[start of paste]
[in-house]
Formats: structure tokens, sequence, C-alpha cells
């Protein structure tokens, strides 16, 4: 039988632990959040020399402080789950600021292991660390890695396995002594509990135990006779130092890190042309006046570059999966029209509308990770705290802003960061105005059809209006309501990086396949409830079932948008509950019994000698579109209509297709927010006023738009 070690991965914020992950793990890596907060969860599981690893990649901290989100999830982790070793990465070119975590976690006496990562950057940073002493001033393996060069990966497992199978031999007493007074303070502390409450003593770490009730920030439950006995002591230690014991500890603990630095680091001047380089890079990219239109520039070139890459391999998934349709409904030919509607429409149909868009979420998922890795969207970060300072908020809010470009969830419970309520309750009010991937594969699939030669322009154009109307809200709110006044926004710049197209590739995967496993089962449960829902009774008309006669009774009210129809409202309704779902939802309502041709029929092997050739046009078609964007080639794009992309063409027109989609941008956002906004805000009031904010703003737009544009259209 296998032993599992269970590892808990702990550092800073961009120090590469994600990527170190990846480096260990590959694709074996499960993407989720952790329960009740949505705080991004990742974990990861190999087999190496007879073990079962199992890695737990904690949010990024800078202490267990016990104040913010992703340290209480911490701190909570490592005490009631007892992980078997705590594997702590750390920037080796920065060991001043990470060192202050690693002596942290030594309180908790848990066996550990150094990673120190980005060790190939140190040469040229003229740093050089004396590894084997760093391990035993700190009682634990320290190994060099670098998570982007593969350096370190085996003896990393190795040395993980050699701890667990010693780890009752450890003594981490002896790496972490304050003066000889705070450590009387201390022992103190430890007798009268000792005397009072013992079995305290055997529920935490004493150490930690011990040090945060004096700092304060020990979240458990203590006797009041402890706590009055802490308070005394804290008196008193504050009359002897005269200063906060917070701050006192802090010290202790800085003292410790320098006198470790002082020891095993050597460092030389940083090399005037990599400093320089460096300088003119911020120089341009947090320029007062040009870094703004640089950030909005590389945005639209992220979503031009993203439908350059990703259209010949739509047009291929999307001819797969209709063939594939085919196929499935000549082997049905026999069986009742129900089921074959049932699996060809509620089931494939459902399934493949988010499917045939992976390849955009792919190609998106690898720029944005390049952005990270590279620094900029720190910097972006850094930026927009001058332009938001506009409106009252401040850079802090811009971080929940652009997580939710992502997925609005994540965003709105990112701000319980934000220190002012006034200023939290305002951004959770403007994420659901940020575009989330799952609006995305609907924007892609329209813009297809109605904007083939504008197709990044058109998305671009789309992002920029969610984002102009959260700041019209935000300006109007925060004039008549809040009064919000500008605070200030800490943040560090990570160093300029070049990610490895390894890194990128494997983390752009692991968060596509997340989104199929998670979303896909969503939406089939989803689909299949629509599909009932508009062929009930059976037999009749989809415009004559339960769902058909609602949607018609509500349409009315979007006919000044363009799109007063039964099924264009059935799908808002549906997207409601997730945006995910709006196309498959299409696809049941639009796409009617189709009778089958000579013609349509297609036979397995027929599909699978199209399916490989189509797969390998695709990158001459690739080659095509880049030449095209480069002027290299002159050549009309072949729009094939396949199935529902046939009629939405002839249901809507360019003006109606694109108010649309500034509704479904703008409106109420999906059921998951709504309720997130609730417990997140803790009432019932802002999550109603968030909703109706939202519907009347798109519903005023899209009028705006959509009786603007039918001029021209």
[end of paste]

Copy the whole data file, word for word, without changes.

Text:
[in-house]
Formats: structure tokens, sequence, C-alpha cells
């Protein structure tokens, strides 16, 4: 039988632990959040020399402080789950600021292991660390890695396995002594509990135990006779130092890190042309006046570059999966029209509308990770705290802003960061105005059809209006309501990086396949409830079932948008509950019994000698579109209509297709927010006023738009 070690991965914020992950793990890596907060969860599981690893990649901290989100999830982790070793990465070119975590976690006496990562950057940073002493001033393996060069990966497992199978031999007493007074303070502390409450003593770490009730920030439950006995002591230690014991500890603990630095680091001047380089890079990219239109520039070139890459391999998934349709409904030919509607429409149909868009979420998922890795969207970060300072908020809010470009969830419970309520309750009010991937594969699939030669322009154009109307809200709110006044926004710049197209590739995967496993089962449960829902009774008309006669009774009210129809409202309704779902939802309502041709029929092997050739046009078609964007080639794009992309063409027109989609941008956002906004805000009031904010703003737009544009259209 296998032993599992269970590892808990702990550092800073961009120090590469994600990527170190990846480096260990590959694709074996499960993407989720952790329960009740949505705080991004990742974990990861190999087999190496007879073990079962199992890695737990904690949010990024800078202490267990016990104040913010992703340290209480911490701190909570490592005490009631007892992980078997705590594997702590750390920037080796920065060991001043990470060192202050690693002596942290030594309180908790848990066996550990150094990673120190980005060790190939140190040469040229003229740093050089004396590894084997760093391990035993700190009682634990320290190994060099670098998570982007593969350096370190085996003896990393190795040395993980050699701890667990010693780890009752450890003594981490002896790496972490304050003066000889705070450590009387201390022992103190430890007798009268000792005397009072013992079995305290055997529920935490004493150490930690011990040090945060004096700092304060020990979240458990203590006797009041402890706590009055802490308070005394804290008196008193504050009359002897005269200063906060917070701050006192802090010290202790800085003292410790320098006198470790002082020891095993050597460092030389940083090399005037990599400093320089460096300088003119911020120089341009947090320029007062040009870094703004640089950030909005590389945005639209992220979503031009993203439908350059990703259209010949739509047009291929999307001819797969209709063939594939085919196929499935000549082997049905026999069986009742129900089921074959049932699996060809509620089931494939459902399934493949988010499917045939992976390849955009792919190609998106690898720029944005390049952005990270590279620094900029720190910097972006850094930026927009001058332009938001506009409106009252401040850079802090811009971080929940652009997580939710992502997925609005994540965003709105990112701000319980934000220190002012006034200023939290305002951004959770403007994420659901940020575009989330799952609006995305609907924007892609329209813009297809109605904007083939504008197709990044058109998305671009789309992002920029969610984002102009959260700041019209935000300006109007925060004039008549809040009064919000500008605070200030800490943040560090990570160093300029070049990610490895390894890194990128494997983390752009692991968060596509997340989104199929998670979303896909969503939406089939989803689909299949629509599909009932508009062929009930059976037999009749989809415009004559339960769902058909609602949607018609509500349409009315979007006919000044363009799109007063039964099924264009059935799908808002549906997207409601997730945006995910709006196309498959299409696809049941639009796409009617189709009778089958000579013609349509297609036979397995027929599909699978199209399916490989189509797969390998695709990158001459690739080659095509880049030449095209480069002027290299002159050549009309072949729009094939396949199935529902046939009629939405002839249901809507360019003006109606694109108010649309500034509704479904703008409106109420999906059921998951709504309720997130609730417990997140803790009432019932802002999550109603968030909703109706939202519907009347798109519903005023899209009028705006959509009786603007039918001029021209």